I want a president who is able to convey that loss in a way that translates across the land. The nation is hurting. Illness is sickening and killing too many of us. I want a president who’s been tested by intense grief and has learned the lessons of how to cope, to survive and to seek restoration of his own human spirit.

A president of the United States can use that knowledge to lead a nation out of its collective grief.

Ex-cop faces some serious prison time

I’ve seen the video. You have, too. We’ve all seen it. The video is stomach-churning and heartbreaking.

Rayshard Brooks got stopped by Atlanta police. They tested his sobriety after finding him asleep in the drive-through lane at a Wendy’s restaurant.

He took a Breathalyzer test and came up slightly inebriated. He offered to walk to his sister’s house just a few blocks away. The cops sought to handcuff him instead. Brooks resisted; he wrestled a Taser stun gun from one of the cops; he ran away.

The cop — Garrett Rolfe — shot him in the back … twice while he was fleeing, running for his life. Brooks died later in a hospital.

Now the cop is charged with felony murder. This looks like a legitimate accusation to level at the former officer.

The ex-cop is white; Rayshard Brooks was black. It is another case in a distressingly long line of cases involving white police employing the heavy hand of the law on a young African-American. To think, as well, that this case happened while the nation is still reeling from the George Floyd case in Minneapolis, where another white officer snuffed the life out of Floyd, a black man who allegedly tried to pass a counterfeit bill.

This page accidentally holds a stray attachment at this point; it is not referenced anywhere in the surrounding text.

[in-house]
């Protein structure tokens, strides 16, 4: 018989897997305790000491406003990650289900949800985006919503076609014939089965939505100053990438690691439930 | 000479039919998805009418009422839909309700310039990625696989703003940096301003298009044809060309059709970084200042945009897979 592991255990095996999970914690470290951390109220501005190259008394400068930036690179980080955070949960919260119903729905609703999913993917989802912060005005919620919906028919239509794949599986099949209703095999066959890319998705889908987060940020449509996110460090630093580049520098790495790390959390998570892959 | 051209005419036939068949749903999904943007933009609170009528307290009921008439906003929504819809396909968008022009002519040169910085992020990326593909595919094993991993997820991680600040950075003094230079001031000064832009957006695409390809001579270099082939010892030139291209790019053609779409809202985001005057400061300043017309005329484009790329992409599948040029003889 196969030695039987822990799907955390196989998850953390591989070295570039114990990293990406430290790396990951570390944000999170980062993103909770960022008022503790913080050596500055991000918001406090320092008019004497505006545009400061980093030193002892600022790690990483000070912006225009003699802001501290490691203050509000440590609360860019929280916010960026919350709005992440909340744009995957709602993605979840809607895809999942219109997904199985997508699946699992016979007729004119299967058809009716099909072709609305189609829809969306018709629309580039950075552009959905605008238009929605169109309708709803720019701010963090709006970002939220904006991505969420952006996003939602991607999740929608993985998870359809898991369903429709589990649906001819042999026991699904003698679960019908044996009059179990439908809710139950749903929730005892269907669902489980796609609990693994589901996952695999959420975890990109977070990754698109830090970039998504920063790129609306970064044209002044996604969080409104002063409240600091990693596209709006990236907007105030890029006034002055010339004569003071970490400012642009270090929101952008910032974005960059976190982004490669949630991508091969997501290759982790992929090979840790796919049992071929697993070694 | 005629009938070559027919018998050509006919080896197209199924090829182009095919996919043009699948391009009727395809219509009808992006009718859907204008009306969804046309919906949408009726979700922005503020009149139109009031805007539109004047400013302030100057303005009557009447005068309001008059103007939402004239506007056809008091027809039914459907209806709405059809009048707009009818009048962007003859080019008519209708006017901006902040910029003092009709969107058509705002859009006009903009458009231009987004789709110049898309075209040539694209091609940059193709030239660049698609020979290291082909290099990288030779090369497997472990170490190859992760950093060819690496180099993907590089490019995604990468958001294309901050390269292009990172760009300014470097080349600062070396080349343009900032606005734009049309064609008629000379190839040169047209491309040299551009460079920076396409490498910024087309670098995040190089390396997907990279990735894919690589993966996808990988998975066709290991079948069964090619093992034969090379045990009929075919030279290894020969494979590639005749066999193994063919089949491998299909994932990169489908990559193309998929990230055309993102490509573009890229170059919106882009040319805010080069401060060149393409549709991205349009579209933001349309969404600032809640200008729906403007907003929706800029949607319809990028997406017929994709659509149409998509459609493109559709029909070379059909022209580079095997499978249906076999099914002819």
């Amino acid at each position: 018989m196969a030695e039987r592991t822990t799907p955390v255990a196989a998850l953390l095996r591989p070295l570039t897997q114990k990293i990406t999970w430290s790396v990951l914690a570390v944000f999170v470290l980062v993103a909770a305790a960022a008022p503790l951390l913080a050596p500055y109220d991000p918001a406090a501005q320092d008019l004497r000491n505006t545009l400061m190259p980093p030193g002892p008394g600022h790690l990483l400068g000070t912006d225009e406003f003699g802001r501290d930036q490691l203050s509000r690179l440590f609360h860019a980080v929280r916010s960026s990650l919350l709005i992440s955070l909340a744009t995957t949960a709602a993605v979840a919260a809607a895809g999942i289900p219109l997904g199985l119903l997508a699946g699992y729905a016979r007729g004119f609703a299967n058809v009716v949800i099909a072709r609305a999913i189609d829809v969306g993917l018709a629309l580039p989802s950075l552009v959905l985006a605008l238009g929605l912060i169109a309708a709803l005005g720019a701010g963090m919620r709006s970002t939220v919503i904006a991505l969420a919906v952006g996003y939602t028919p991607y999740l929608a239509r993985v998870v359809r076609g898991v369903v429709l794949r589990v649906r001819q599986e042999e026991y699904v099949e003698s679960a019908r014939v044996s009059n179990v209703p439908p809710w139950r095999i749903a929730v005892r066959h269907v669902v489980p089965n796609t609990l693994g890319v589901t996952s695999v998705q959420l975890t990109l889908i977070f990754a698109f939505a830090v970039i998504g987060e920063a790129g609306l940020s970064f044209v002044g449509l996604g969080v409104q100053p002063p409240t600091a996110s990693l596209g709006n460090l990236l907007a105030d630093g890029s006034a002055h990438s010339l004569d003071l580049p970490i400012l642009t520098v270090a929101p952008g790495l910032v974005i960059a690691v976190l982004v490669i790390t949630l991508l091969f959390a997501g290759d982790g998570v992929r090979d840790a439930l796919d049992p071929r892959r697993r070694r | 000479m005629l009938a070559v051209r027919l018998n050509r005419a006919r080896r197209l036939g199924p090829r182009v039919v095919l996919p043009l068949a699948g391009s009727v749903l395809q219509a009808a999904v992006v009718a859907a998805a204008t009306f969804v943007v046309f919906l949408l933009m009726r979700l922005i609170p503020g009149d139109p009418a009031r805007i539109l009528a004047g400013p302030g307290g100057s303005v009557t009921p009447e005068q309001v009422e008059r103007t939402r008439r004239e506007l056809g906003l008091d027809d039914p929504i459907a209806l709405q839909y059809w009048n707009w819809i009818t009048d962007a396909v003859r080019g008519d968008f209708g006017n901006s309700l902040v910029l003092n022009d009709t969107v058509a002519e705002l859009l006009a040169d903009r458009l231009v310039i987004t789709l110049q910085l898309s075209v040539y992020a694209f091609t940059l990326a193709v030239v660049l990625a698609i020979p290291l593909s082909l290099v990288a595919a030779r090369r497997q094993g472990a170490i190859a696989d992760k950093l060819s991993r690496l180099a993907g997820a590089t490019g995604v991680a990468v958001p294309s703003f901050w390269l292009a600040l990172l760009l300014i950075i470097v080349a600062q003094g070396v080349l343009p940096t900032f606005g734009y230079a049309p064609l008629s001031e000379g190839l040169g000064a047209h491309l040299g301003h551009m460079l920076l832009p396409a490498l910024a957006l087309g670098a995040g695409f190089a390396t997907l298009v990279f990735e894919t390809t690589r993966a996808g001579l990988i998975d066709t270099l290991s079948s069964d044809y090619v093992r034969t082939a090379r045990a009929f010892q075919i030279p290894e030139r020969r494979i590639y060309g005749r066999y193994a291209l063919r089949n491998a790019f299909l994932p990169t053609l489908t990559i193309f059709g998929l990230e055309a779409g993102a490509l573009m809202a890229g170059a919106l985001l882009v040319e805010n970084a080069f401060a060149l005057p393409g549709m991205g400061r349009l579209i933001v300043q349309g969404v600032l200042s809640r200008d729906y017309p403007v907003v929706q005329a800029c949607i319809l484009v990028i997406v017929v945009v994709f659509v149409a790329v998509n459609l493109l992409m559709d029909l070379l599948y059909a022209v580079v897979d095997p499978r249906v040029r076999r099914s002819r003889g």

Oh, my goodness. When will we learn? Ever?

‘Defunding’ = ‘reform’

I dislike the phrase “defund the police,” which has become all the rage — pun intended, really — across the nation these days.

Individuals and groups of Americans are angry at police departments over the way many of them treat African-Americans. They contend that the cops are much rougher and tougher on black citizens than they are on white folks.

Indeed, the videos we have seen — such as the George Floyd video in Minneapolis, which has spawned so much of the anger — tell a grim tale of “systemic racism” that many folks believe runs rampant in police departments.

If “defund the police” means “reform the police,” then why not call it what it is … a move to enact fundamental reform of police departments?

I don’t believe these efforts to “defund the police” means that communities will go without police protection. Cities such as Minneapolis, though, are taking gigantic steps toward redirecting police funds to other programs intended to assist communities in need.

My hope for all this anger is to see police departments, even those that haven’t been caught up in the swirl of controversy, enact meaningful reform. By “reform,” I intend to mean that the reforms will produce dramatic improvement in community/police relationships.

Every department, given the tenor of the times and the extreme anger being expressed all across the nation, would do well in this moment to examine carefully how their officers are being trained to respond to incidents involving  everyone they serve. That means black citizens, white citizens, immigrants … you name it.